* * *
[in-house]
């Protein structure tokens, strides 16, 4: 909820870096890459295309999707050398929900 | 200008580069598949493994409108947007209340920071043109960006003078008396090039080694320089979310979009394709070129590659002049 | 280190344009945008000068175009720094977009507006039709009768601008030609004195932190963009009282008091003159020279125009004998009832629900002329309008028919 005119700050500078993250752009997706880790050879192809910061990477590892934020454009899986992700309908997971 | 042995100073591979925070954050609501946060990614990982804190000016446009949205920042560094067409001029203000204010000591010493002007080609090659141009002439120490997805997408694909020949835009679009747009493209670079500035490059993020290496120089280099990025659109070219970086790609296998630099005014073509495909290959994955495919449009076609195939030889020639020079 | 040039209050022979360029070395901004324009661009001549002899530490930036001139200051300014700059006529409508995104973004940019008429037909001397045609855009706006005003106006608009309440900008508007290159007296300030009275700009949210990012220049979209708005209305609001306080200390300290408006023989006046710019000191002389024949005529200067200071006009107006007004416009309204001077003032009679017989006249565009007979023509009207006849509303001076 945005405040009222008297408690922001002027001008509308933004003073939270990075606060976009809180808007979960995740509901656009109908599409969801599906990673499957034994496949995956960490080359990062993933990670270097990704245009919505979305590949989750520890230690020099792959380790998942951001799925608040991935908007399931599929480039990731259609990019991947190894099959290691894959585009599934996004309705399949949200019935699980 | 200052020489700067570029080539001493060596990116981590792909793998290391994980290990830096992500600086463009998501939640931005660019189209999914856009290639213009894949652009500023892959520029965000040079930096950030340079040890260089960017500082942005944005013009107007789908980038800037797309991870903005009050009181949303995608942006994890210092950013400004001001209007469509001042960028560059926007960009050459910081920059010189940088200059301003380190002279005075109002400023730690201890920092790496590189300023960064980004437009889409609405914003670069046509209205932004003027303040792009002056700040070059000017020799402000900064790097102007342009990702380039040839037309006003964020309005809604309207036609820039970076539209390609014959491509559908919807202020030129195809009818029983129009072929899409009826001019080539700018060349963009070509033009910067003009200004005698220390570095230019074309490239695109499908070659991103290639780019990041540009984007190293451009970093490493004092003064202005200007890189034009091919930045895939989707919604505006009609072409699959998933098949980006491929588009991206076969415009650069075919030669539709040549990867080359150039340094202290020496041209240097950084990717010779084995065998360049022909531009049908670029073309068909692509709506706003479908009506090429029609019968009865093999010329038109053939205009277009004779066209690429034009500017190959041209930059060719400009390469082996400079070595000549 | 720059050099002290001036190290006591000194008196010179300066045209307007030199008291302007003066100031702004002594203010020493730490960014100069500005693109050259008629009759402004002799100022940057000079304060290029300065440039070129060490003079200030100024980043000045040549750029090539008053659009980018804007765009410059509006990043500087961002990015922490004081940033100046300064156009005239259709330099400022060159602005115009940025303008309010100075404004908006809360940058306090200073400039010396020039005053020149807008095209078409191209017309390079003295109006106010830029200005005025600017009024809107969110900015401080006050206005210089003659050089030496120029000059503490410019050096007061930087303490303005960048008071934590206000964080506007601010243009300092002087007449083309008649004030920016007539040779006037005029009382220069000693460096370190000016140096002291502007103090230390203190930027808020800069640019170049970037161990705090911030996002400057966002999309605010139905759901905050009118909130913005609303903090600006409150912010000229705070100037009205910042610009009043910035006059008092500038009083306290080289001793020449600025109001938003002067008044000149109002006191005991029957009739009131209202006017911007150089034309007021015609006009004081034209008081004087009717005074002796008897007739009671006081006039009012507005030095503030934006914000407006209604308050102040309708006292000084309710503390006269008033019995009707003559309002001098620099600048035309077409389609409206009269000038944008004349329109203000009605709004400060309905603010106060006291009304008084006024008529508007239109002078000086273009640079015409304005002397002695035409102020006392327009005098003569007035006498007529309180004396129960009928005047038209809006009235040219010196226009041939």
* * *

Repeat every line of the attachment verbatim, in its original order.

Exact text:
[in-house]
């Protein structure tokens, strides 16, 4: 909820870096890459295309999707050398929900 | 200008580069598949493994409108947007209340920071043109960006003078008396090039080694320089979310979009394709070129590659002049 | 280190344009945008000068175009720094977009507006039709009768601008030609004195932190963009009282008091003159020279125009004998009832629900002329309008028919 005119700050500078993250752009997706880790050879192809910061990477590892934020454009899986992700309908997971 | 042995100073591979925070954050609501946060990614990982804190000016446009949205920042560094067409001029203000204010000591010493002007080609090659141009002439120490997805997408694909020949835009679009747009493209670079500035490059993020290496120089280099990025659109070219970086790609296998630099005014073509495909290959994955495919449009076609195939030889020639020079 | 040039209050022979360029070395901004324009661009001549002899530490930036001139200051300014700059006529409508995104973004940019008429037909001397045609855009706006005003106006608009309440900008508007290159007296300030009275700009949210990012220049979209708005209305609001306080200390300290408006023989006046710019000191002389024949005529200067200071006009107006007004416009309204001077003032009679017989006249565009007979023509009207006849509303001076 945005405040009222008297408690922001002027001008509308933004003073939270990075606060976009809180808007979960995740509901656009109908599409969801599906990673499957034994496949995956960490080359990062993933990670270097990704245009919505979305590949989750520890230690020099792959380790998942951001799925608040991935908007399931599929480039990731259609990019991947190894099959290691894959585009599934996004309705399949949200019935699980 | 200052020489700067570029080539001493060596990116981590792909793998290391994980290990830096992500600086463009998501939640931005660019189209999914856009290639213009894949652009500023892959520029965000040079930096950030340079040890260089960017500082942005944005013009107007789908980038800037797309991870903005009050009181949303995608942006994890210092950013400004001001209007469509001042960028560059926007960009050459910081920059010189940088200059301003380190002279005075109002400023730690201890920092790496590189300023960064980004437009889409609405914003670069046509209205932004003027303040792009002056700040070059000017020799402000900064790097102007342009990702380039040839037309006003964020309005809604309207036609820039970076539209390609014959491509559908919807202020030129195809009818029983129009072929899409009826001019080539700018060349963009070509033009910067003009200004005698220390570095230019074309490239695109499908070659991103290639780019990041540009984007190293451009970093490493004092003064202005200007890189034009091919930045895939989707919604505006009609072409699959998933098949980006491929588009991206076969415009650069075919030669539709040549990867080359150039340094202290020496041209240097950084990717010779084995065998360049022909531009049908670029073309068909692509709506706003479908009506090429029609019968009865093999010329038109053939205009277009004779066209690429034009500017190959041209930059060719400009390469082996400079070595000549 | 720059050099002290001036190290006591000194008196010179300066045209307007030199008291302007003066100031702004002594203010020493730490960014100069500005693109050259008629009759402004002799100022940057000079304060290029300065440039070129060490003079200030100024980043000045040549750029090539008053659009980018804007765009410059509006990043500087961002990015922490004081940033100046300064156009005239259709330099400022060159602005115009940025303008309010100075404004908006809360940058306090200073400039010396020039005053020149807008095209078409191209017309390079003295109006106010830029200005005025600017009024809107969110900015401080006050206005210089003659050089030496120029000059503490410019050096007061930087303490303005960048008071934590206000964080506007601010243009300092002087007449083309008649004030920016007539040779006037005029009382220069000693460096370190000016140096002291502007103090230390203190930027808020800069640019170049970037161990705090911030996002400057966002999309605010139905759901905050009118909130913005609303903090600006409150912010000229705070100037009205910042610009009043910035006059008092500038009083306290080289001793020449600025109001938003002067008044000149109002006191005991029957009739009131209202006017911007150089034309007021015609006009004081034209008081004087009717005074002796008897007739009671006081006039009012507005030095503030934006914000407006209604308050102040309708006292000084309710503390006269008033019995009707003559309002001098620099600048035309077409389609409206009269000038944008004349329109203000009605709004400060309905603010106060006291009304008084006024008529508007239109002078000086273009640079015409304005002397002695035409102020006392327009005098003569007035006498007529309180004396129960009928005047038209809006009235040219010196226009041939």